In order to make a disciple, I saw in the Bible the necessity of involvement, so we didn't use objective type questions where someone could regurgitate answers, but ones that required thought. As well, what someone did should come out of who he is, that is, right practice should proceed from right doctrine. Jesus set up a gauntlet for professing believers to test their devotion to Him, expecting sacrifice or true worship.
Worship was another term of which I heard very little when I was in college and graduate school. I became convinced, again through expository studying, that God was seeking for true worshipers. The Gospels transformed our entire ministry philosophy with the emphasis on discipleship and worship.
A First Pastoral Conflict with Fundamentalism
Fundamentalism enmeshed itself in our church in several ways. We sent students to Christian college. This was the only pattern I knew and assumed that this should be the norm for high school graduates from our church. We began to send students to Maranatha Baptist Bible College, my alma mater. We recruited teachers from Christian colleges to teach in our school. On those trips, I preached in college chapel. Ensembles from certain colleges came and made presentations. We scheduled evangelists I had heard while in college. We sent our young people to fundamentalist camps---Lucerne and Ironwood. I attended FBF meetings, conferences, and retreats. Our school became a part of the American Association of Christian Schools (AACS). We started supporting missionaries from Baptist World Mission (BWM).
Evangelizing, making disciples, and studying for four different teaching or sermon times every week, among other duties, took up the bulk of my time. I would almost always be preaching at least two book series in the New Testament and one in the Old. I've now preached through every book of the New Testament, except for Luke (I'm in chapter 11 right now), and many in the Old (Genesis, Deuteronomy, Joshua-1 Kings 19, Nehemiah, Job, 120 or so of the Psalms, Proverbs, Ecclesiastes, Song of Solomon, Isaiah, Jeremiah, Ezekiel, Daniel, and all the Minor Prophets). The study, more than any one thing, exposed fundamentalism to me.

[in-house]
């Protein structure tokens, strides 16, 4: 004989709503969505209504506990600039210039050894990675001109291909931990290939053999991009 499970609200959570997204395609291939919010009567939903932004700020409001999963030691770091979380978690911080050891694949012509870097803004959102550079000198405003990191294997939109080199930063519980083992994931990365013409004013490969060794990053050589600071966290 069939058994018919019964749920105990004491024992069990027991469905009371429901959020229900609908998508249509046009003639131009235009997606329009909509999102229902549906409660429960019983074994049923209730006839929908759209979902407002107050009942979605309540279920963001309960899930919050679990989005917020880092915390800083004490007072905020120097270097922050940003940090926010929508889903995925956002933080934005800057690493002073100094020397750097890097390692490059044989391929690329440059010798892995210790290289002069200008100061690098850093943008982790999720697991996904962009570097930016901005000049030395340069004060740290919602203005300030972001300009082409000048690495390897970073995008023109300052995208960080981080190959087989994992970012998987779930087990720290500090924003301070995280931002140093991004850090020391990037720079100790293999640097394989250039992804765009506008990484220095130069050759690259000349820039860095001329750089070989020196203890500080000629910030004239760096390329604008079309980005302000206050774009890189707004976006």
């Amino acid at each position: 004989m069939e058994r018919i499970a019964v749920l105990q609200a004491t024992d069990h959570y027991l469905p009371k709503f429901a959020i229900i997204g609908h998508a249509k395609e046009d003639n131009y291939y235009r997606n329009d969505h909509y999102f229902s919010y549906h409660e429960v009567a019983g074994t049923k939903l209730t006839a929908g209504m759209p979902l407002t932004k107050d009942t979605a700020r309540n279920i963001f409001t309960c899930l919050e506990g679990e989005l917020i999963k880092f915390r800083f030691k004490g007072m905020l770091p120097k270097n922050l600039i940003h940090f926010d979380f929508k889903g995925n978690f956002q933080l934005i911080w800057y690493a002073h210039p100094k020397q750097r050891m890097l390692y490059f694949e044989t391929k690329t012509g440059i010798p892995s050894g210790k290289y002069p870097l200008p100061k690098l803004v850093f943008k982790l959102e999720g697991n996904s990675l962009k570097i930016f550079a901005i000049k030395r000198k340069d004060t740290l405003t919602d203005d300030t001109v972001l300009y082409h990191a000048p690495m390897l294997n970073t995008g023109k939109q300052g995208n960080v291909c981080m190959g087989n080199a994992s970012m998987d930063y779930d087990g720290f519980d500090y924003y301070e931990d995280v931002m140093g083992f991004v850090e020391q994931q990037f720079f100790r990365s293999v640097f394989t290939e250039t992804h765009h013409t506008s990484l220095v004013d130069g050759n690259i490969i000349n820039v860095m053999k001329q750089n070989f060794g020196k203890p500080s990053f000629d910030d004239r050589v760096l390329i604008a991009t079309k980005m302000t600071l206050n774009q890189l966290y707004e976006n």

Every book of the Bible I preached through changed both me and our church. At one point I was in 1 Corinthians 14 and got to verses 29-35. I was convicted by God's Spirit through those verses and then other parallel passages (cf. 1 Timothy 2:9-15) about ways that our practice clashed with God's Word. Women needed to remain silent where in the church there was a forum for challenge---preaching times and business meetings. I did a long series of sermons from all the applicable passages for our church to come together on this decision. Only men should speak during preaching or make the business or financial decisions of the church.
One family, where the wife often spoke up in business meetings while her husband remained silent, did not like what it heard. The family didn't say anything to me at that time, but one of the parents did complain to the son, who brought this matter to attention of one of his doctrine classes at school. Word traveled about this from the professor to the administration of the school, and I got a call from the president. He challenged me to "choose my battles" and to be careful not to make decisions that could hinder church growth. I wanted us to line up with and obey Scripture, whatever the consequences. Soon thereafter, I got a several page, single-space, typewritten letter from the dean of academic affairs, opposing the position I was preaching to our church. Among other things, he said that our position was a form of chauvenism, which would in fact "muzzle" our women.
Our church changed to follow the Bible and our ladies have never suffered from that. They are as fulfilled and joyous and involved as any group I've seen. The men of our church were strengthened by what the Bible expected of their leadership. Men had to lead. Today many conservative churches operate just like ours with their church government, except also excluding all of the men except for a small entirely male group of elders who decide everything for the church. What I saw as this related to fundamentalism was another example of the nature and work of fundamentalism enacted upon the superior institution, the church.
More to Come.